When we want to find out the surface temperature of the Earth at some time in the past, and in places where there were neither thermometers, nor folk who kept records, we have to find some other measure that shows what the temperature was. We call these measures “proxies” in part because the behavior of the selected measure approximates the changes in the value we’re interested in. For example, from the list above, the structure, density and width of the ring that a tree grows in a year will vary with the local temperature. And so, by taking a core that recovers the section through a tree that has been around for a long time, we might get an estimate, from the size and structure of the individual tree rings, of the temperature when each ring was formed.

Unfortunately it is not that simple, for example for a Scots pine in Finland.
Earlywood width is controlled by precipitation in June and temperatures in mid winter (December/January) and March. Low mean temperature in April, adequate precipitation in May and a warm July results in wide rings. A long and warm vegetation period results in high latewood density, the strongest correlations occurring with July and August temperature and precipitation.

Tree Ring structure Source NOAA

Since the density and width of the ring can vary from more than one cause, the obvious two cited above are temperature and rainfall, we need to know how much each contributes to the change in the ring. This is not that easy, since the above quote shows that you can’t just use an average value for the year, but have to look at seasonal variables within the year, and this imposes additional variations in the result that we are using as our measure. Further there are some things that may change around the tree that we don’t know about. (from the Wegman report)
Each tree ring is composed of large thin walled cells called early wood and smaller more densely packed thick walled cells called late wood. The average width of a tree ring is a function of many variables including the tree species, tree age, stored carbohydrates in the tree, nutrients in the soil, and climatic factors including sunlight, precipitation, temperature, wind speed, humidity, and even carbon dioxide availability in the atmosphere. Obviously there are many confounding factors so the problem is to extract the temperature signal and to distinguish the temperature signal from the noise caused by the many confounding factors.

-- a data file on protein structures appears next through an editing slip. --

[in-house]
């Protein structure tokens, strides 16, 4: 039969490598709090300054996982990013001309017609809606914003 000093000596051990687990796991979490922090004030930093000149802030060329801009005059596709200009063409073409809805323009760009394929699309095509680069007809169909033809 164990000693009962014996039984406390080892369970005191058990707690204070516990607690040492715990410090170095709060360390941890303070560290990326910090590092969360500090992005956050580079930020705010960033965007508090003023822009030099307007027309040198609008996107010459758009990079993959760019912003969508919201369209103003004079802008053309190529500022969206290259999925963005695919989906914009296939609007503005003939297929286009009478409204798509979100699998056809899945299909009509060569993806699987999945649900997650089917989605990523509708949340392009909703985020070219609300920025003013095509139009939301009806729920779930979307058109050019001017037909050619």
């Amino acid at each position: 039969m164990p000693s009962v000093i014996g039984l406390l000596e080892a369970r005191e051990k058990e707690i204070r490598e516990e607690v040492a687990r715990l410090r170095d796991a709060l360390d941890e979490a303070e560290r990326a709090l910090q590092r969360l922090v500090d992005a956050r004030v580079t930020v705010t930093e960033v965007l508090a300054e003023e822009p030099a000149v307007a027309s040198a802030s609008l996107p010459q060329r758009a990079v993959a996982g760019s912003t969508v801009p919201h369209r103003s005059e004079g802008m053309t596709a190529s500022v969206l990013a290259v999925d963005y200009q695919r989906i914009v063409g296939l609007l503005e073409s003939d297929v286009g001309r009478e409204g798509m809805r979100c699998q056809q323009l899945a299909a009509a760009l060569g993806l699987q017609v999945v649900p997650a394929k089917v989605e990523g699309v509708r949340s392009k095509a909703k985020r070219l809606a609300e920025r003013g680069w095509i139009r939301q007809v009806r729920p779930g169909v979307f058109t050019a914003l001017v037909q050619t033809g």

Given that complexity the first thing that we need to do is to create a model from data that we already have sufficient information so that we can estimate the impact of changing different values. And this is where our Principal Component comes in. (And for the purists again my apologies I am trying to keep this simple). We can take, for example, data from the last 100 years for a site where we know the variations in temperature, rainfall, relative sunlight etc, and plot the variation in our ring values against these various factors to see which ones best explain the changes in the tree value. The ones that correlate best are called the Principal Components. For example we might find that we explain 60% of the change in tree value by change in temperature, and then when we add rainfall that we have an equation that explains 80% of the variation. By adding further factors (say number of sunny days) we can improve our model so that it predicts with increasing accuracy (smaller variance) the actual values that we found from measuring the rings. So we build our predictive model, adding additional PCs (say soil nutrition) in order of their effectiveness in reducing the variation in the model from the measured data. At some point the improvement is too small to be considered significant, and variables that fall below that value (perhaps insect density) can be neglected.

Having got, or “calibrated” the model, we can then go back from the time and values that we know the PC values for, to look at times when we don’t. Knowing the inter-relationship between the factors and the values, it is possible to estimate what the temperatures were back when the tree rings were grown. (The process is also described by NOAA)

At least that is the basis of the procedure. The problem comes in the complexity of some of the proxies that have been used to assess what the temperatures were back then. To make calculations simpler the data that is used does not use the actual values, but rather looks at the variation in the proxy value from the averaged value over the time period. So that the variation in value from that mean is the measured value against which the models are calibrated. (The process is known as centering the model, since it is the variation from the central value of the data that is used in the subsequent analysis). One of the reasons for doing this is to cope with conditions that are below the average. (By using variation from the mean one can more easily note that a drop in temperature below the average can create a negative growth in the ring that year.) It is important that this be carried out correctly since, when it has not been, and the Wegman report notes that the “hockey stick” paper did not do so, then the results obtained can be flawed.